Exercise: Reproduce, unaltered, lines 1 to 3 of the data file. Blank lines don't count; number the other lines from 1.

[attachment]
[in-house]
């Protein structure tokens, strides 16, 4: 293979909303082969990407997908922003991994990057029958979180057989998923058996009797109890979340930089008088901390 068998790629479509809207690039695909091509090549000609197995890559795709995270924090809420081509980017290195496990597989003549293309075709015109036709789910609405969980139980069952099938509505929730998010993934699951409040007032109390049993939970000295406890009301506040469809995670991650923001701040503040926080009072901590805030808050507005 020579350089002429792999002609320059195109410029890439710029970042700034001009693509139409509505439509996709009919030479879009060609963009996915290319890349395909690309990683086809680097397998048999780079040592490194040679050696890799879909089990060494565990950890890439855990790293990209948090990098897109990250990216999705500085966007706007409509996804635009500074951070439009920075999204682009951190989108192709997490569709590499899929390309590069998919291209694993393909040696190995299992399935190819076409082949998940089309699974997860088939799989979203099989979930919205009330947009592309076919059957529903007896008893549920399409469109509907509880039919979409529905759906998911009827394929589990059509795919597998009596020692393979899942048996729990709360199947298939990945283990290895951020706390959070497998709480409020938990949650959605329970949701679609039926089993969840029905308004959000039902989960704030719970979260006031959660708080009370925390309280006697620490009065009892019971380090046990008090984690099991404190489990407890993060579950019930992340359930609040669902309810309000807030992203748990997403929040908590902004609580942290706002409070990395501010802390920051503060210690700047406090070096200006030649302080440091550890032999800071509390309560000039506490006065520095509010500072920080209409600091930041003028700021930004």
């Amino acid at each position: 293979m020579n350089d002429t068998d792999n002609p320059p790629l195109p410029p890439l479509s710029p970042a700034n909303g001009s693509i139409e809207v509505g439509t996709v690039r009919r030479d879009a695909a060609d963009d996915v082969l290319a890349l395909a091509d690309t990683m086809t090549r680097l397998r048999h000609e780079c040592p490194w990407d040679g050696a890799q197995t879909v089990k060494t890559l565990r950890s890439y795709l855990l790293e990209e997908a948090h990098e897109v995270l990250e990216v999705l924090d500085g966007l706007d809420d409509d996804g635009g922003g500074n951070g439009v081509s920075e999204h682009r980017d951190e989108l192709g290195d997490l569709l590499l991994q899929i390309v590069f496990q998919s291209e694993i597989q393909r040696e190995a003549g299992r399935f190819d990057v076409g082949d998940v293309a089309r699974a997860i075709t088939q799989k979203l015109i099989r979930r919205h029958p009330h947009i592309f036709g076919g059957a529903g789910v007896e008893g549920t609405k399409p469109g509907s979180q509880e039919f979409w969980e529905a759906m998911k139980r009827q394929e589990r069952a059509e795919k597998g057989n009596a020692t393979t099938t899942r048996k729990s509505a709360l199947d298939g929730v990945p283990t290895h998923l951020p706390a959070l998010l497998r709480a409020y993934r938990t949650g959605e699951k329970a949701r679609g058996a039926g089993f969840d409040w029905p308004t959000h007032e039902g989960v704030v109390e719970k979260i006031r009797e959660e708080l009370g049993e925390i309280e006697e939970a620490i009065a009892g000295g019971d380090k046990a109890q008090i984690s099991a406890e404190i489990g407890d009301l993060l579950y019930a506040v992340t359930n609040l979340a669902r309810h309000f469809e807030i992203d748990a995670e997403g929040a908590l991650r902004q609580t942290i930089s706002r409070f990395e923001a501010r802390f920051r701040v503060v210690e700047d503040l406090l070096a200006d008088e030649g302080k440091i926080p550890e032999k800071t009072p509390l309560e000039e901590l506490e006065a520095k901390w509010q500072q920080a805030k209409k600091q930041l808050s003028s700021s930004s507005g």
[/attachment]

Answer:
[in-house]
């Protein structure tokens, strides 16, 4: 293979909303082969990407997908922003991994990057029958979180057989998923058996009797109890979340930089008088901390 068998790629479509809207690039695909091509090549000609197995890559795709995270924090809420081509980017290195496990597989003549293309075709015109036709789910609405969980139980069952099938509505929730998010993934699951409040007032109390049993939970000295406890009301506040469809995670991650923001701040503040926080009072901590805030808050507005 020579350089002429792999002609320059195109410029890439710029970042700034001009693509139409509505439509996709009919030479879009060609963009996915290319890349395909690309990683086809680097397998048999780079040592490194040679050696890799879909089990060494565990950890890439855990790293990209948090990098897109990250990216999705500085966007706007409509996804635009500074951070439009920075999204682009951190989108192709997490569709590499899929390309590069998919291209694993393909040696190995299992399935190819076409082949998940089309699974997860088939799989979203099989979930919205009330947009592309076919059957529903007896008893549920399409469109509907509880039919979409529905759906998911009827394929589990059509795919597998009596020692393979899942048996729990709360199947298939990945283990290895951020706390959070497998709480409020938990949650959605329970949701679609039926089993969840029905308004959000039902989960704030719970979260006031959660708080009370925390309280006697620490009065009892019971380090046990008090984690099991404190489990407890993060579950019930992340359930609040669902309810309000807030992203748990997403929040908590902004609580942290706002409070990395501010802390920051503060210690700047406090070096200006030649302080440091550890032999800071509390309560000039506490006065520095509010500072920080209409600091930041003028700021930004």
């Amino acid at each position: 293979m020579n350089d002429t068998d792999n002609p320059p790629l195109p410029p890439l479509s710029p970042a700034n909303g001009s693509i139409e809207v509505g439509t996709v690039r009919r030479d879009a695909a060609d963009d996915v082969l290319a890349l395909a091509d690309t990683m086809t090549r680097l397998r048999h000609e780079c040592p490194w990407d040679g050696a890799q197995t879909v089990k060494t890559l565990r950890s890439y795709l855990l790293e990209e997908a948090h990098e897109v995270l990250e990216v999705l924090d500085g966007l706007d809420d409509d996804g635009g922003g500074n951070g439009v081509s920075e999204h682009r980017d951190e989108l192709g290195d997490l569709l590499l991994q899929i390309v590069f496990q998919s291209e694993i597989q393909r040696e190995a003549g299992r399935f190819d990057v076409g082949d998940v293309a089309r699974a997860i075709t088939q799989k979203l015109i099989r979930r919205h029958p009330h947009i592309f036709g076919g059957a529903g789910v007896e008893g549920t609405k399409p469109g509907s979180q509880e039919f979409w969980e529905a759906m998911k139980r009827q394929e589990r069952a059509e795919k597998g057989n009596a020692t393979t099938t899942r048996k729990s509505a709360l199947d298939g929730v990945p283990t290895h998923l951020p706390a959070l998010l497998r709480a409020y993934r938990t949650g959605e699951k329970a949701r679609g058996a039926g089993f969840d409040w029905p308004t959000h007032e039902g989960v704030v109390e719970k979260i006031r009797e959660e708080l009370g049993e925390i309280e006697e939970a620490i009065a009892g000295g019971d380090k046990a109890q008090i984690s099991a406890e404190i489990g407890d009301l993060l579950y019930a506040v992340t359930n609040l979340a669902r309810h309000f469809e807030i992203d748990a995670e997403g929040a908590l991650r902004q609580t942290i930089s706002r409070f990395e923001a501010r802390f920051r701040v503060v210690e700047d503040l406090l070096a200006d008088e030649g302080k440091i926080p550890e032999k800071t009072p509390l309560e000039e901590l506490e006065a520095k901390w509010q500072q920080a805030k209409k600091q930041l808050s003028s700021s930004s507005g």